Bonds show why they belong in your portfolio

Although many investors buy the units of real estate investment trusts, or REITS, and other high dividend-paying stocks for their attractive income — and maybe also for capital appreciation — we think you should not consider these as replacements for fixed-income investments. That’s because their income is not fixed and your capital is at risk.

For instance, high dividend-paying stocks that invest in the energy sector have suffered a significant setback since the summer.

The problem with income stocks and REITs, in contrast to fixed-income investments such as bonds or GICs, is that the former have no maturity date at which you receive par value for them. To acquire and dispose of them, you’ll have to buy and sell in the stock market for whatever the going price is.

Meanwhile, the distribution of an income stock’s cash flow depends on the ability of the business to pay. The business can cut distributions — to zero if necessary — without ongoing obligation. Bonds, however, must be paid out in full with interest before anything can be paid to shareholders. It’s a risk you should consider before buying income stocks and REITs.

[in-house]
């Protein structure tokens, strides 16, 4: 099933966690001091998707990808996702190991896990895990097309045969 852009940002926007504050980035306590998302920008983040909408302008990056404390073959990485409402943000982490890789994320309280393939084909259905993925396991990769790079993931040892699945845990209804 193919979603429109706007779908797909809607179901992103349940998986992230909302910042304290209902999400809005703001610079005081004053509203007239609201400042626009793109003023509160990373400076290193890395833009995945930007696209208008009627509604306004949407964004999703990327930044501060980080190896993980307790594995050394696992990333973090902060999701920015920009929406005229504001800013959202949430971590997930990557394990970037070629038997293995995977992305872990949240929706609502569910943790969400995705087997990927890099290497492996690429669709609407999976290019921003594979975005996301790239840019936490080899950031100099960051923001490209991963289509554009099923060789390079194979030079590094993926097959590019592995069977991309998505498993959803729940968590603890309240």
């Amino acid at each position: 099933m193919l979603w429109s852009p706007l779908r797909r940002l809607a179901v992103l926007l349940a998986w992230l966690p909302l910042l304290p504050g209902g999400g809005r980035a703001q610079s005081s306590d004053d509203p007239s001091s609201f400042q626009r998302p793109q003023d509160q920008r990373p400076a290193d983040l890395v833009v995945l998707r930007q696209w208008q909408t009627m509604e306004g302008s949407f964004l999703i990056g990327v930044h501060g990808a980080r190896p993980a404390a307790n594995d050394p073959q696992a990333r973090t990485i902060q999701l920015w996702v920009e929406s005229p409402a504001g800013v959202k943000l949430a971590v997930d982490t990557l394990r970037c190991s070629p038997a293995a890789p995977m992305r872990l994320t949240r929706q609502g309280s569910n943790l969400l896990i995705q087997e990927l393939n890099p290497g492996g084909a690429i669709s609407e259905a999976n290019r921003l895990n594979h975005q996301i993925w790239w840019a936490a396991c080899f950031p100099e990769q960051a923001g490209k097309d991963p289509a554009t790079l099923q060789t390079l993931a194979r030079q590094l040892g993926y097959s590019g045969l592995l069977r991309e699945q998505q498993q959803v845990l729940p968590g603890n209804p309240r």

What to do about bonds now

With stock prices falling and cash generally paying next to nothing, you would hope the middle asset class — fixed income — would pick up the slack. That’s not been the case so far this month, as the FTSE Universe Bond Index is down 0.1 per cent.

But as we approach 2015, it looks like bonds may indeed outperform equities for the year. Year to date, the S&P/TSX Composite Index’s gain has withered to about four per cent, when earlier in the year it looked like it might close the year in double-digit territory. The Universe bond index, by contrast, is up 8.1 per cent year to date, with governments returning 8.5 per cent and corporates 7.1 per cent.

Recent market action explains why you always need a healthy allocation to fixed income for diversification purposes. We recommend a fixed-income allocation of about 35 per cent for persons of average risk tolerance, composed of GICs, or split between government and corporate bonds. The returns aren’t great these days, so we recommend you give slightly more weight to corporates.

Every month the Money Reporter publishes a table of bonds recommended for current purchase and lists of the best GIC rates available in Canada.

 

Money Reporter, MPL Communications Inc.
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